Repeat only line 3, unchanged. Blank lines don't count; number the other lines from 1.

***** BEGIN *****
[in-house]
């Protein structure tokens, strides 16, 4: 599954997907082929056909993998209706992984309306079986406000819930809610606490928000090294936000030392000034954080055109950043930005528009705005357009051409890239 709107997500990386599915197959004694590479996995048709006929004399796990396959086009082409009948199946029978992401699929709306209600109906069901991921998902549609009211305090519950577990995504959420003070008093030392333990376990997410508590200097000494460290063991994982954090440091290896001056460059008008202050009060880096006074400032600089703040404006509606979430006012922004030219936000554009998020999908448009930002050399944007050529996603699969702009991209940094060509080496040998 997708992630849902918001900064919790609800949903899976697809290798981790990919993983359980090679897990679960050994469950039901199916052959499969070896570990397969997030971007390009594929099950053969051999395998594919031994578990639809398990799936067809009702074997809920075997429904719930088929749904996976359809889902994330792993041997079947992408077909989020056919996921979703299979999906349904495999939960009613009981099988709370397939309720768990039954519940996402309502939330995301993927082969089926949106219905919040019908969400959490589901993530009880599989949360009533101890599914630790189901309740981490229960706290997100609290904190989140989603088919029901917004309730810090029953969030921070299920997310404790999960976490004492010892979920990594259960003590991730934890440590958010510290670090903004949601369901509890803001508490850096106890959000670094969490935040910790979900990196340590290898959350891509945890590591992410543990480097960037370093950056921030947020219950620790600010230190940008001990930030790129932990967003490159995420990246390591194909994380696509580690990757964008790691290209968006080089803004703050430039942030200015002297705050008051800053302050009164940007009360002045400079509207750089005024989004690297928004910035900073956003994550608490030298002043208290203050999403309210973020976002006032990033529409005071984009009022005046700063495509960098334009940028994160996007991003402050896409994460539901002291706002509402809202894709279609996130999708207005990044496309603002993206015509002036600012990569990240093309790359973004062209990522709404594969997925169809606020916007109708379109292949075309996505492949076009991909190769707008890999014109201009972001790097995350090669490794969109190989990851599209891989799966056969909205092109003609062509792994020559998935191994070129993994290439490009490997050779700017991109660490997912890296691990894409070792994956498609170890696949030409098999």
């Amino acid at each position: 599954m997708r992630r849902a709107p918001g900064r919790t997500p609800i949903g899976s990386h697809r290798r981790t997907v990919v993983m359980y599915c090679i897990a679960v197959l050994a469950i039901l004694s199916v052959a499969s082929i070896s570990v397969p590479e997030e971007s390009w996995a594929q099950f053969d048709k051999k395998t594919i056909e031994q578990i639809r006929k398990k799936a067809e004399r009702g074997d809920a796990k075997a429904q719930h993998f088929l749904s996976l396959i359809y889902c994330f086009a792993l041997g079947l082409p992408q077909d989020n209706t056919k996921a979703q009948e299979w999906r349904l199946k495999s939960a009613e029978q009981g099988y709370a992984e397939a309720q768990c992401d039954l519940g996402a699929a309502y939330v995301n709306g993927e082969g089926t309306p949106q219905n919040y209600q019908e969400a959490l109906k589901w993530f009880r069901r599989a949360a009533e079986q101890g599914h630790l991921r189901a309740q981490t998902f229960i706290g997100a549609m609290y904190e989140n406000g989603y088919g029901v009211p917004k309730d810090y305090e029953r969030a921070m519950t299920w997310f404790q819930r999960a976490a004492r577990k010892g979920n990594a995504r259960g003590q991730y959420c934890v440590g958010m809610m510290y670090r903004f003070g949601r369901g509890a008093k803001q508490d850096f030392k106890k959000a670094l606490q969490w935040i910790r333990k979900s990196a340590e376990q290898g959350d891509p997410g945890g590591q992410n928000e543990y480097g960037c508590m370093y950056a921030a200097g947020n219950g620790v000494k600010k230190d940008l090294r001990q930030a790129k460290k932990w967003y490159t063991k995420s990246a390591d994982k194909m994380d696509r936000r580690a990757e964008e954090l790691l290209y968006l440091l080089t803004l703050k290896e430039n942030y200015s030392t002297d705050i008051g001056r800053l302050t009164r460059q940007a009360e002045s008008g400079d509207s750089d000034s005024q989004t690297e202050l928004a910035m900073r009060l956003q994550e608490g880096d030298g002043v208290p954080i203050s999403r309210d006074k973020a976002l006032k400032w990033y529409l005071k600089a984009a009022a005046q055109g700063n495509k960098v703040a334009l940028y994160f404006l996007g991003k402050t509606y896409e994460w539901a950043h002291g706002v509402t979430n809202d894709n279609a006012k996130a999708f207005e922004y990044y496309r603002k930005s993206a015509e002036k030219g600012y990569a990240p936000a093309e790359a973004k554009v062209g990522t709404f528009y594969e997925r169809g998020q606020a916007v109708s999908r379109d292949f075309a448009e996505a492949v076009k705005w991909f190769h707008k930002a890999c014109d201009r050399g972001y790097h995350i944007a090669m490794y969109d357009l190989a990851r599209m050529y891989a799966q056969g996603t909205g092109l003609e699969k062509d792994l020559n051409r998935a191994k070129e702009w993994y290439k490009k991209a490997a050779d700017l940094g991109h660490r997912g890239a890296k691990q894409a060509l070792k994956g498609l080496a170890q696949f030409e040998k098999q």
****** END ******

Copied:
């Amino acid at each position: 599954m997708r992630r849902a709107p918001g900064r919790t997500p609800i949903g899976s990386h697809r290798r981790t997907v990919v993983m359980y599915c090679i897990a679960v197959l050994a469950i039901l004694s199916v052959a499969s082929i070896s570990v397969p590479e997030e971007s390009w996995a594929q099950f053969d048709k051999k395998t594919i056909e031994q578990i639809r006929k398990k799936a067809e004399r009702g074997d809920a796990k075997a429904q719930h993998f088929l749904s996976l396959i359809y889902c994330f086009a792993l041997g079947l082409p992408q077909d989020n209706t056919k996921a979703q009948e299979w999906r349904l199946k495999s939960a009613e029978q009981g099988y709370a992984e397939a309720q768990c992401d039954l519940g996402a699929a309502y939330v995301n709306g993927e082969g089926t309306p949106q219905n919040y209600q019908e969400a959490l109906k589901w993530f009880r069901r599989a949360a009533e079986q101890g599914h630790l991921r189901a309740q981490t998902f229960i706290g997100a549609m609290y904190e989140n406000g989603y088919g029901v009211p917004k309730d810090y305090e029953r969030a921070m519950t299920w997310f404790q819930r999960a976490a004492r577990k010892g979920n990594a995504r259960g003590q991730y959420c934890v440590g958010m809610m510290y670090r903004f003070g949601r369901g509890a008093k803001q508490d850096f030392k106890k959000a670094l606490q969490w935040i910790r333990k979900s990196a340590e376990q290898g959350d891509p997410g945890g590591q992410n928000e543990y480097g960037c508590m370093y950056a921030a200097g947020n219950g620790v000494k600010k230190d940008l090294r001990q930030a790129k460290k932990w967003y490159t063991k995420s990246a390591d994982k194909m994380d696509r936000r580690a990757e964008e954090l790691l290209y968006l440091l080089t803004l703050k290896e430039n942030y200015s030392t002297d705050i008051g001056r800053l302050t009164r460059q940007a009360e002045s008008g400079d509207s750089d000034s005024q989004t690297e202050l928004a910035m900073r009060l956003q994550e608490g880096d030298g002043v208290p954080i203050s999403r309210d006074k973020a976002l006032k400032w990033y529409l005071k600089a984009a009022a005046q055109g700063n495509k960098v703040a334009l940028y994160f404006l996007g991003k402050t509606y896409e994460w539901a950043h002291g706002v509402t979430n809202d894709n279609a006012k996130a999708f207005e922004y990044y496309r603002k930005s993206a015509e002036k030219g600012y990569a990240p936000a093309e790359a973004k554009v062209g990522t709404f528009y594969e997925r169809g998020q606020a916007v109708s999908r379109d292949f075309a448009e996505a492949v076009k705005w991909f190769h707008k930002a890999c014109d201009r050399g972001y790097h995350i944007a090669m490794y969109d357009l190989a990851r599209m050529y891989a799966q056969g996603t909205g092109l003609e699969k062509d792994l020559n051409r998935a191994k070129e702009w993994y290439k490009k991209a490997a050779d700017l940094g991109h660490r997912g890239a890296k691990q894409a060509l070792k994956g498609l080496a170890q696949f030409e040998k098999q």